Ministry of Agricultural Development, with the support of Himalaya Tea Producers Association and Nepal Tea and Coffee Development Board, has developed the logo and logo implementation directive. However, using and establishing the logo is still a big challenge, shared Chandra Bhusan Subba, a tea expert involved in the development of the logo and directive.

For the implementation of the logo, the Ministry has issued Nepali Orthodox Tea Certification Trademark Implementation Directive 2074. The directive has fixed certain standards for the use of the logo including that the produced tea must be fully organic. As per the directive, The tea producers wanting to use the logo must submit an application after which the process will move forward.

“Standards such as the quality of tea produced, employment security of the workers, sensitivity toward environmental protection must be met in order to use the logo,” said expert Subba. “The logo and the directive have been approved, now Nepali tea will carve its niche in the international market.”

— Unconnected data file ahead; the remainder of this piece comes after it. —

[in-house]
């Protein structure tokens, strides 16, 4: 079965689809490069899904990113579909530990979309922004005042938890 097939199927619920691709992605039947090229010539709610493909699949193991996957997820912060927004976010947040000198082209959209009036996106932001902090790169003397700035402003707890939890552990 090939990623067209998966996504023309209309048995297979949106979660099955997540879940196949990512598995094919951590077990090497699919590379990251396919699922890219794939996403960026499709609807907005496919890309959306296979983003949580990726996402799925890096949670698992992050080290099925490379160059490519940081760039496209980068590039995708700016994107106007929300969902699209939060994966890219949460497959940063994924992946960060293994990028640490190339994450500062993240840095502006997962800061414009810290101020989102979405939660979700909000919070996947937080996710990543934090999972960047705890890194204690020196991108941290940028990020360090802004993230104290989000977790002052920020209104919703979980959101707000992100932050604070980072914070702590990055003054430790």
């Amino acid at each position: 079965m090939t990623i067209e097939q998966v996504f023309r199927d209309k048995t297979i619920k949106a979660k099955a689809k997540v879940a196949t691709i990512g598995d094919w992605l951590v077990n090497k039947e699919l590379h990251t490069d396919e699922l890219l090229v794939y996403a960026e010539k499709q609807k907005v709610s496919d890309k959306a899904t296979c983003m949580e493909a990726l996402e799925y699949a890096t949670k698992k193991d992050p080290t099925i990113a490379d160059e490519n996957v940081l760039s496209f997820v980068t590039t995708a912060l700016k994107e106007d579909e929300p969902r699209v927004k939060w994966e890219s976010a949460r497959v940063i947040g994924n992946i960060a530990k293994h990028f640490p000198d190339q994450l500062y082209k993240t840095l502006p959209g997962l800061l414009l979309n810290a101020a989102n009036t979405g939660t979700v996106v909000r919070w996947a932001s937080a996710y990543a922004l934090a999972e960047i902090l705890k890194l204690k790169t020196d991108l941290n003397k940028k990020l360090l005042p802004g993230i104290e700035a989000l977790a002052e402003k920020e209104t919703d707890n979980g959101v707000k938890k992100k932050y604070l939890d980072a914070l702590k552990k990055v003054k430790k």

With this move, Nepali tea would get good price in the international tea market and farmers would directly be benefited, therefore all should stress proper implementation of the logo, expert Subba said.

The tea farmers have become elated with the development of Nepal’s own trademark, also hoping that this will induce good business and sustainability.

Likewise, preparations are ongoing to inaugurate an event at the base camp of Mt Everest to establish the logo in the international market. Bigger buyers and world’s journalists are scheduled to attend the logo inauguration event at the Mt Everest Base Camp.